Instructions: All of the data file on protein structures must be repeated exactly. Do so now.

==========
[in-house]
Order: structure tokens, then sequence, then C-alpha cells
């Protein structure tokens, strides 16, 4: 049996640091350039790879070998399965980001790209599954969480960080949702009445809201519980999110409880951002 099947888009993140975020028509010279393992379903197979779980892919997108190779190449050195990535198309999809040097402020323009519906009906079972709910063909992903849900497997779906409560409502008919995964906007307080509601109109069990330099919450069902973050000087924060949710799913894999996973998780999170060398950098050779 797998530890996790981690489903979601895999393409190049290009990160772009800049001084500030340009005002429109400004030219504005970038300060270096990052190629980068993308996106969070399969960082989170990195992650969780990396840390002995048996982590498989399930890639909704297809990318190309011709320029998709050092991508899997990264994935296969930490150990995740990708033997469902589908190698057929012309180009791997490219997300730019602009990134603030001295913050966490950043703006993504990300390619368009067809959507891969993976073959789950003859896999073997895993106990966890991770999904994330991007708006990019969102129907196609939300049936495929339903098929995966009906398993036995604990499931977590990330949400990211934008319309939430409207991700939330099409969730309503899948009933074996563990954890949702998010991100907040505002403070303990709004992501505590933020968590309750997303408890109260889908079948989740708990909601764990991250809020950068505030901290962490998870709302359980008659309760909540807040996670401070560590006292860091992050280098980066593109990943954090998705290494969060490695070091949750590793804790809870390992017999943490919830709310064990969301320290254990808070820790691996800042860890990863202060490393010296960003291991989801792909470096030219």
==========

[in-house]
Order: structure tokens, then sequence, then C-alpha cells
């Protein structure tokens, strides 16, 4: 049996640091350039790879070998399965980001790209599954969480960080949702009445809201519980999110409880951002 099947888009993140975020028509010279393992379903197979779980892919997108190779190449050195990535198309999809040097402020323009519906009906079972709910063909992903849900497997779906409560409502008919995964906007307080509601109109069990330099919450069902973050000087924060949710799913894999996973998780999170060398950098050779 797998530890996790981690489903979601895999393409190049290009990160772009800049001084500030340009005002429109400004030219504005970038300060270096990052190629980068993308996106969070399969960082989170990195992650969780990396840390002995048996982590498989399930890639909704297809990318190309011709320029998709050092991508899997990264994935296969930490150990995740990708033997469902589908190698057929012309180009791997490219997300730019602009990134603030001295913050966490950043703006993504990300390619368009067809959507891969993976073959789950003859896999073997895993106990966890991770999904994330991007708006990019969102129907196609939300049936495929339903098929995966009906398993036995604990499931977590990330949400990211934008319309939430409207991700939330099409969730309503899948009933074996563990954890949702998010991100907040505002403070303990709004992501505590933020968590309750997303408890109260889908079948989740708990909601764990991250809020950068505030901290962490998870709302359980008659309760909540807040996670401070560590006292860091992050280098980066593109990943954090998705290494969060490695070091949750590793804790809870390992017999943490919830709310064990969301320290254990808070820790691996800042860890990863202060490393010296960003291991989801792909470096030219």